The Bank of England Governor Mark Carney is facing calls to be fired after the bank warned that leaving the European Union could plunge Britain into a recession, causing house prices to crash and wages to fall.
Dismissing the warnings as yet another episode of the establishment’s Project Fear, critics have accused Mr Carney of being a stooge for Chancellor George Osborne. Senior Conservative figure Iain Duncan-Smith, who recently quit the cabinet over Osborne’s plans to slash benefits, went on to call the Treasury the “worst thing in Britain.”
In a doom-laden announcement, Mr Carney warned that leaving the EU could have “material economic effects,” causing households and businesses alike “defer consumption” and “delay investment,” while global demand could also reduce, negatively affecting British exports.
Foreign market activity suggests sterling could also fall, “perhaps sharply” he said, boosting inflation.
Meanwhile house prices could fall and the cost of mortgages rise, he suggested.
Mr Osborne welcomed the intervention, calling it “a very big moment in the debate about the economic costs of leaving the EU.”
He said the said the UK now had a “clear and unequivocal warning” about the risks of leaving the EU, adding: “either families would face lower incomes because inflation would be higher, or the economy would be weaker with a hit to jobs and livelihoods. This is a lose-lose situation for Britain. Either way, we’d be poorer.”
But it has not been received well by independent analysts, who spied Mr Osborne’s fingerprints on the speech.
David Buik, an analyst at stockbroker Panmure Gordon, said: “I must confess to being very surprised at the rapaciousness of the warning. It was blunt and to the point. It was as if George Osborne had written the script.”
The intervention has also provoked anger from leading Leave campaigners, including Mr Duncan-Smith, who last month quit the cabinet following rows with the Treasury over planned benefits cuts.
“The worst thing we have in Britain is the Treasury,” he fumed, adding that the Treasury dominates Government thinking but is characterised by “lack of vision” and a “short-term” obsession with cuts.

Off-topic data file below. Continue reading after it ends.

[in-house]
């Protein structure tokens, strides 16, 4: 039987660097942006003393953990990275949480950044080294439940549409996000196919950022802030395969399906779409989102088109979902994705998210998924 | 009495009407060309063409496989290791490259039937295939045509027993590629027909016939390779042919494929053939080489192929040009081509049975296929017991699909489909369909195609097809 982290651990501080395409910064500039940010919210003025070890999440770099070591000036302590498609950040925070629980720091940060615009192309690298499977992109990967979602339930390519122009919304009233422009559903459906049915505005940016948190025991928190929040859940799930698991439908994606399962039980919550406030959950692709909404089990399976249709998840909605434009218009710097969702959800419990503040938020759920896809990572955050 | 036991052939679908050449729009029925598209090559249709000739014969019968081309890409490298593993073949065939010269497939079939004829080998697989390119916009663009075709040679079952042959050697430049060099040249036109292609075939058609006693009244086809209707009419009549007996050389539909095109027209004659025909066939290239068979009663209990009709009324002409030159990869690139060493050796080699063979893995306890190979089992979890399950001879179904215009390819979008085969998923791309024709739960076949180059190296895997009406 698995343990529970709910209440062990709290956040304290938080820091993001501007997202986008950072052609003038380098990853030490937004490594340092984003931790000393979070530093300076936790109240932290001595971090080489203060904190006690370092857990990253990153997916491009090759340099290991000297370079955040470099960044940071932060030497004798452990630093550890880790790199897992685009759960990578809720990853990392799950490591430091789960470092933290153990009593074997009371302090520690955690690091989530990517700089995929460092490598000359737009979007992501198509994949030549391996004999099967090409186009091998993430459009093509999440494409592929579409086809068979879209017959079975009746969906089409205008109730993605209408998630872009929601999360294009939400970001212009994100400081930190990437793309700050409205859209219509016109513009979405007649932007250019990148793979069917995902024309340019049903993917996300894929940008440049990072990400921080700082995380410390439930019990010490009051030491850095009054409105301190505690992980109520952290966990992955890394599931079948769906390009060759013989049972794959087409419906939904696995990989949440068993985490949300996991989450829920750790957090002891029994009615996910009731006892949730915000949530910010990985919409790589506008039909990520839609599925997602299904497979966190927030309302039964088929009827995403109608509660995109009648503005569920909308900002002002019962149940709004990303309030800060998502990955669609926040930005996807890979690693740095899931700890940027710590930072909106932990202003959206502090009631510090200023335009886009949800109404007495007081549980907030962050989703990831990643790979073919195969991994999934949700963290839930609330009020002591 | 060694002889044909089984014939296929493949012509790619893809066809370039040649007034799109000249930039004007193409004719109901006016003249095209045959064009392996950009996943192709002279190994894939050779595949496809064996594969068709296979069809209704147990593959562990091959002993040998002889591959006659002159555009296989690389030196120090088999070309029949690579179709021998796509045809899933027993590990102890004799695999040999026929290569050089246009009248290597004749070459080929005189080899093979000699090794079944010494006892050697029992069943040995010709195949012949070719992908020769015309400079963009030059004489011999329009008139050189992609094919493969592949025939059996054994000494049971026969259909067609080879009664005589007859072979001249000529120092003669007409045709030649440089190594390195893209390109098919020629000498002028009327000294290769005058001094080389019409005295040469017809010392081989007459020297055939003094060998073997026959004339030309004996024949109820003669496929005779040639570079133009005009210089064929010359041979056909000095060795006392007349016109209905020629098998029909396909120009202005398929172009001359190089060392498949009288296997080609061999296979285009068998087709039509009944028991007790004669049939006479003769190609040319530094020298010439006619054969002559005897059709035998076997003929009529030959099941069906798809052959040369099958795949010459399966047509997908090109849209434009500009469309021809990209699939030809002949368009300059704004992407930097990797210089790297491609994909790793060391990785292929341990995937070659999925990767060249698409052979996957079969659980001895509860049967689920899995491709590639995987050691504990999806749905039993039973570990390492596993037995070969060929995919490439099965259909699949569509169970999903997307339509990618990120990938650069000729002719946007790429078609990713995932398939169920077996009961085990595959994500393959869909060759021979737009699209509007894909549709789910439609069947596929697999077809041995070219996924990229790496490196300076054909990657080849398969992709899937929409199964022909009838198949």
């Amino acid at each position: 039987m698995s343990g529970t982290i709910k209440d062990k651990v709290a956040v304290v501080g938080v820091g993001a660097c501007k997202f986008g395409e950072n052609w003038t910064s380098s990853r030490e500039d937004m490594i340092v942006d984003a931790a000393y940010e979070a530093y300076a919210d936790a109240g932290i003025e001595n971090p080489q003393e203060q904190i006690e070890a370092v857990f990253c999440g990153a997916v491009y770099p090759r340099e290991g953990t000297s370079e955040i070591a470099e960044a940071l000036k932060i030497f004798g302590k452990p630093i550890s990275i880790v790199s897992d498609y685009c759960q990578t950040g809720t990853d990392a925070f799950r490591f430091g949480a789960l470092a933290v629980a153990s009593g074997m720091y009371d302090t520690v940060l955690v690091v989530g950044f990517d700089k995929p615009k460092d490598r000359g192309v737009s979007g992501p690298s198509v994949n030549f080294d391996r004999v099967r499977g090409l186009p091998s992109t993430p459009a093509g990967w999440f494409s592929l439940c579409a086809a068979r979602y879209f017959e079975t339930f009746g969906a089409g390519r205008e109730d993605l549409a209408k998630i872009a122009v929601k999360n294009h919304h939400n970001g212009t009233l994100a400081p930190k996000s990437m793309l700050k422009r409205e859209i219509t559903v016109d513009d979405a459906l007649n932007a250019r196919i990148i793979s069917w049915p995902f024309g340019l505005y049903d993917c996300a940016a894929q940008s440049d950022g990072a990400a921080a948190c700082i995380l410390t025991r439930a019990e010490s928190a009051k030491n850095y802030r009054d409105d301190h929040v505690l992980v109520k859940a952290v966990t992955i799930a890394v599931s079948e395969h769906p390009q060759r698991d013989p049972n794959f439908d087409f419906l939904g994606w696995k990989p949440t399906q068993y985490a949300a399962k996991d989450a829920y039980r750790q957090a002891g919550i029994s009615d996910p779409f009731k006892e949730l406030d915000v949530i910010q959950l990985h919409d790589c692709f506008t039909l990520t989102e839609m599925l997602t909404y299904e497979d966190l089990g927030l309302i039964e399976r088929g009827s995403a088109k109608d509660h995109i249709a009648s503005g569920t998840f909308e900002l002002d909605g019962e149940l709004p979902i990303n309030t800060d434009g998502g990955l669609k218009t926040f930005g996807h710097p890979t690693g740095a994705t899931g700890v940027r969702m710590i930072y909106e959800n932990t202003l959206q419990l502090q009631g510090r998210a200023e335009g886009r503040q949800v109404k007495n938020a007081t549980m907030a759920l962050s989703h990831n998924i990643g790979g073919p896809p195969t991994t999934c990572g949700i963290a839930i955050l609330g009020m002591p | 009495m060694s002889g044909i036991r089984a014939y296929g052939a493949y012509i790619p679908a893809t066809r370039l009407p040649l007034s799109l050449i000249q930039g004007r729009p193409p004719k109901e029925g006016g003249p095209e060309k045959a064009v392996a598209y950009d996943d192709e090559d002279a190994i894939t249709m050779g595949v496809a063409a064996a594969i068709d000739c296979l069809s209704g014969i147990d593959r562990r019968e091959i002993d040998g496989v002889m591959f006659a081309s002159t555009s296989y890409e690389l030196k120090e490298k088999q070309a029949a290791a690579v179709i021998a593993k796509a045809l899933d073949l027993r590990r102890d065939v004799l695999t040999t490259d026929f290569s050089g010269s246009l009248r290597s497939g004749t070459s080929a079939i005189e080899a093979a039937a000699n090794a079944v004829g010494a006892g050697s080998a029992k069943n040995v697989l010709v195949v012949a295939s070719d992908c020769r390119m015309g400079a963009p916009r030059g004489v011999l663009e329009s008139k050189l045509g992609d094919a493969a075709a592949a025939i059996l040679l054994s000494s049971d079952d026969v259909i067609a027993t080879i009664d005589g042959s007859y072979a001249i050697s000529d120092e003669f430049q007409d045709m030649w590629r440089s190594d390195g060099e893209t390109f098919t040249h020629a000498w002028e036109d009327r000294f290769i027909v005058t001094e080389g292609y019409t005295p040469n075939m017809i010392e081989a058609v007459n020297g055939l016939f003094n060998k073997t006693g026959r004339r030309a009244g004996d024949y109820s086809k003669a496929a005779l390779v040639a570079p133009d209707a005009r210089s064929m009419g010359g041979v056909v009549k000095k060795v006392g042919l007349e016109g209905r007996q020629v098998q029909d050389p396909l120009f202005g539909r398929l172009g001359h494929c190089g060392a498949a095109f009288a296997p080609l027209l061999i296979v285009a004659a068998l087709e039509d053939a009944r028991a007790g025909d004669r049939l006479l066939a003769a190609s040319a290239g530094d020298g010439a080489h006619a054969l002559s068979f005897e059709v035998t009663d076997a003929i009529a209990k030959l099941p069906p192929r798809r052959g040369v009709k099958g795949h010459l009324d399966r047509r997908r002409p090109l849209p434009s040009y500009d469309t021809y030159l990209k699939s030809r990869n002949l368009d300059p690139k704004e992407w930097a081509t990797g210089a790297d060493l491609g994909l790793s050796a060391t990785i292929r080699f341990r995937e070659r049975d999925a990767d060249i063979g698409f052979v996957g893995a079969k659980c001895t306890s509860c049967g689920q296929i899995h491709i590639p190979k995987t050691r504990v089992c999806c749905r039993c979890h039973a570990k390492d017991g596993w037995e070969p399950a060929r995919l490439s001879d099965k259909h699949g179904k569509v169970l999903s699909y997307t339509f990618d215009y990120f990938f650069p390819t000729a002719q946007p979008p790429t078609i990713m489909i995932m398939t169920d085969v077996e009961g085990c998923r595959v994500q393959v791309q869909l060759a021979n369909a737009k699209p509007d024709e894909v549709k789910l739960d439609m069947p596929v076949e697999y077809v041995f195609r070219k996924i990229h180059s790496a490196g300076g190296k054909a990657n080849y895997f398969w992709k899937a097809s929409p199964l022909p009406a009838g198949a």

He gave a “sigh of relief” when he left government as he would “never have to deal with those people again,” he revealed, and took a dig at Treasury staff, saying: “The average age in the Treasury is 27. They spend no more than two years in any single part of the Treasury. They have no collective memory for any agreement or decision that had been taken before they arrived at their desks.”
Turning his attention to Mr Carney’s comments, he said: “I’d be very careful about [Mr Carney] entering the fray on this one, because, whatever else forecasts are almost always wrong.”
The Bank of England had predicted that unemployment would fall slowly, he said, – it fell far faster; it predicted that interest rates would have to be raised – they weren’t; and he said the economy hasn’t performed as expected either.
“If anybody can tell me they know what the global economy is going to be doing over the next year, let alone the next ten years, I’d say either they’re soothsayers or they have some link with God.
“All forecasts are wrong. You should take them all with a pinch of salt.”
Tory backbencher Jacob Rees-Mogg went further, telling LBC that the Governor has “behaved quite improperly”, and that “he should be fired.
“He’s become a political partisan in this debate, and this undermines the Bank of England’s independence,” he added.
“I think it is unprecedented … suggesting sterling will fall sharply is simply not what responsible central bankers do.”
His comments were echoed by former Chancellor Lord Lamont, who warned that imprudent statements carried the possibility of becoming self-fulfilling prophesies: “The governor should be careful that he doesn’t cause a crisis,” he said.
“If his unwise words become self-fulfilling, the responsibility will be the governor’s and the governor’s alone. A prudent governor would simply have said that ‘we are prepared for all eventualities’.”
A spokesman for Mr Carney said: “The Bank of England has not made, and will not make, any overall assessment of the economics of UK’s membership of the European Union.
“At the same time, the Bank must assess the implications of the UK’s EU membership for our ability to achieve our core objectives and we have a duty to report our evidence-based judgments to Parliament and to the public. That is the fundamental standard of an open and transparent central bank.